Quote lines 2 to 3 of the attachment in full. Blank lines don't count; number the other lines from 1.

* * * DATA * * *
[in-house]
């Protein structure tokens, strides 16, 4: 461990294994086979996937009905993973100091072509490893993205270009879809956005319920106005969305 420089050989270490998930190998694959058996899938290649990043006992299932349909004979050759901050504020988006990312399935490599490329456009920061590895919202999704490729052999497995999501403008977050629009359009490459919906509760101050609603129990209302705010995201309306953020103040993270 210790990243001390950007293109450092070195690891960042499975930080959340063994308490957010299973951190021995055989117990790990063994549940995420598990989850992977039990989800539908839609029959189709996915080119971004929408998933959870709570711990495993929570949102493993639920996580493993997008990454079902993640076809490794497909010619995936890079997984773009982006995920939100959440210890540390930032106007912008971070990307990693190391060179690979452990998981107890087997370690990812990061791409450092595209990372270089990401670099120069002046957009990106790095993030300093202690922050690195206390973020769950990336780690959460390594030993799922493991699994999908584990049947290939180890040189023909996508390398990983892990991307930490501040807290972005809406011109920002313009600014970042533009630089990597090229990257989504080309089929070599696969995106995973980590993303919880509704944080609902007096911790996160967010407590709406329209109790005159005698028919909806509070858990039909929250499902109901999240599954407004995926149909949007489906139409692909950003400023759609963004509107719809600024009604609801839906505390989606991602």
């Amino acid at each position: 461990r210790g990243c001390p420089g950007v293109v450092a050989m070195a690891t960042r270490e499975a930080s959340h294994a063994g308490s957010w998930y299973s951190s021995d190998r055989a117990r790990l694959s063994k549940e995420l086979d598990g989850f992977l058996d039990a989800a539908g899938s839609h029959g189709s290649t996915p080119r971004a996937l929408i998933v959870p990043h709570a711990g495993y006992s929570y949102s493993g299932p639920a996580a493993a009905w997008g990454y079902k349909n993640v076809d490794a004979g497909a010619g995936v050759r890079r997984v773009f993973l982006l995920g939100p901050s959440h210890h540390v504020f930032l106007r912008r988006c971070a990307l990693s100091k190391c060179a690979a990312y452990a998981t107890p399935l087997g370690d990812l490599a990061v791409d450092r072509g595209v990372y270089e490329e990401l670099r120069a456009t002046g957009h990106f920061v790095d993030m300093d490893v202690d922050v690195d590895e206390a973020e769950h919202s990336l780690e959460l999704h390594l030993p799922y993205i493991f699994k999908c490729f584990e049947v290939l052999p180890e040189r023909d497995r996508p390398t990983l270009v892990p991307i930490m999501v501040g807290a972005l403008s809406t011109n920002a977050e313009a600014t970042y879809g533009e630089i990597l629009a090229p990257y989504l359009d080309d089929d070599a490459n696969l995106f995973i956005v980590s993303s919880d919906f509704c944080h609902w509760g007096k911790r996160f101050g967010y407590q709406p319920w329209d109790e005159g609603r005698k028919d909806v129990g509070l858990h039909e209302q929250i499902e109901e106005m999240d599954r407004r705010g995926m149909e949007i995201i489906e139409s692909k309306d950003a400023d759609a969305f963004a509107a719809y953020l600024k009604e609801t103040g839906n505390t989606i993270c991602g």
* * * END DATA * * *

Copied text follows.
């Protein structure tokens, strides 16, 4: 461990294994086979996937009905993973100091072509490893993205270009879809956005319920106005969305 420089050989270490998930190998694959058996899938290649990043006992299932349909004979050759901050504020988006990312399935490599490329456009920061590895919202999704490729052999497995999501403008977050629009359009490459919906509760101050609603129990209302705010995201309306953020103040993270 210790990243001390950007293109450092070195690891960042499975930080959340063994308490957010299973951190021995055989117990790990063994549940995420598990989850992977039990989800539908839609029959189709996915080119971004929408998933959870709570711990495993929570949102493993639920996580493993997008990454079902993640076809490794497909010619995936890079997984773009982006995920939100959440210890540390930032106007912008971070990307990693190391060179690979452990998981107890087997370690990812990061791409450092595209990372270089990401670099120069002046957009990106790095993030300093202690922050690195206390973020769950990336780690959460390594030993799922493991699994999908584990049947290939180890040189023909996508390398990983892990991307930490501040807290972005809406011109920002313009600014970042533009630089990597090229990257989504080309089929070599696969995106995973980590993303919880509704944080609902007096911790996160967010407590709406329209109790005159005698028919909806509070858990039909929250499902109901999240599954407004995926149909949007489906139409692909950003400023759609963004509107719809600024009604609801839906505390989606991602």
């Amino acid at each position: 461990r210790g990243c001390p420089g950007v293109v450092a050989m070195a690891t960042r270490e499975a930080s959340h294994a063994g308490s957010w998930y299973s951190s021995d190998r055989a117990r790990l694959s063994k549940e995420l086979d598990g989850f992977l058996d039990a989800a539908g899938s839609h029959g189709s290649t996915p080119r971004a996937l929408i998933v959870p990043h709570a711990g495993y006992s929570y949102s493993g299932p639920a996580a493993a009905w997008g990454y079902k349909n993640v076809d490794a004979g497909a010619g995936v050759r890079r997984v773009f993973l982006l995920g939100p901050s959440h210890h540390v504020f930032l106007r912008r988006c971070a990307l990693s100091k190391c060179a690979a990312y452990a998981t107890p399935l087997g370690d990812l490599a990061v791409d450092r072509g595209v990372y270089e490329e990401l670099r120069a456009t002046g957009h990106f920061v790095d993030m300093d490893v202690d922050v690195d590895e206390a973020e769950h919202s990336l780690e959460l999704h390594l030993p799922y993205i493991f699994k999908c490729f584990e049947v290939l052999p180890e040189r023909d497995r996508p390398t990983l270009v892990p991307i930490m999501v501040g807290a972005l403008s809406t011109n920002a977050e313009a600014t970042y879809g533009e630089i990597l629009a090229p990257y989504l359009d080309d089929d070599a490459n696969l995106f995973i956005v980590s993303s919880d919906f509704c944080h609902w509760g007096k911790r996160f101050g967010y407590q709406p319920w329209d109790e005159g609603r005698k028919d909806v129990g509070l858990h039909e209302q929250i499902e109901e106005m999240d599954r407004r705010g995926m149909e949007i995201i489906e139409s692909k309306d950003a400023d759609a969305f963004a509107a719809y953020l600024k009604e609801t103040g839906n505390t989606i993270c991602g």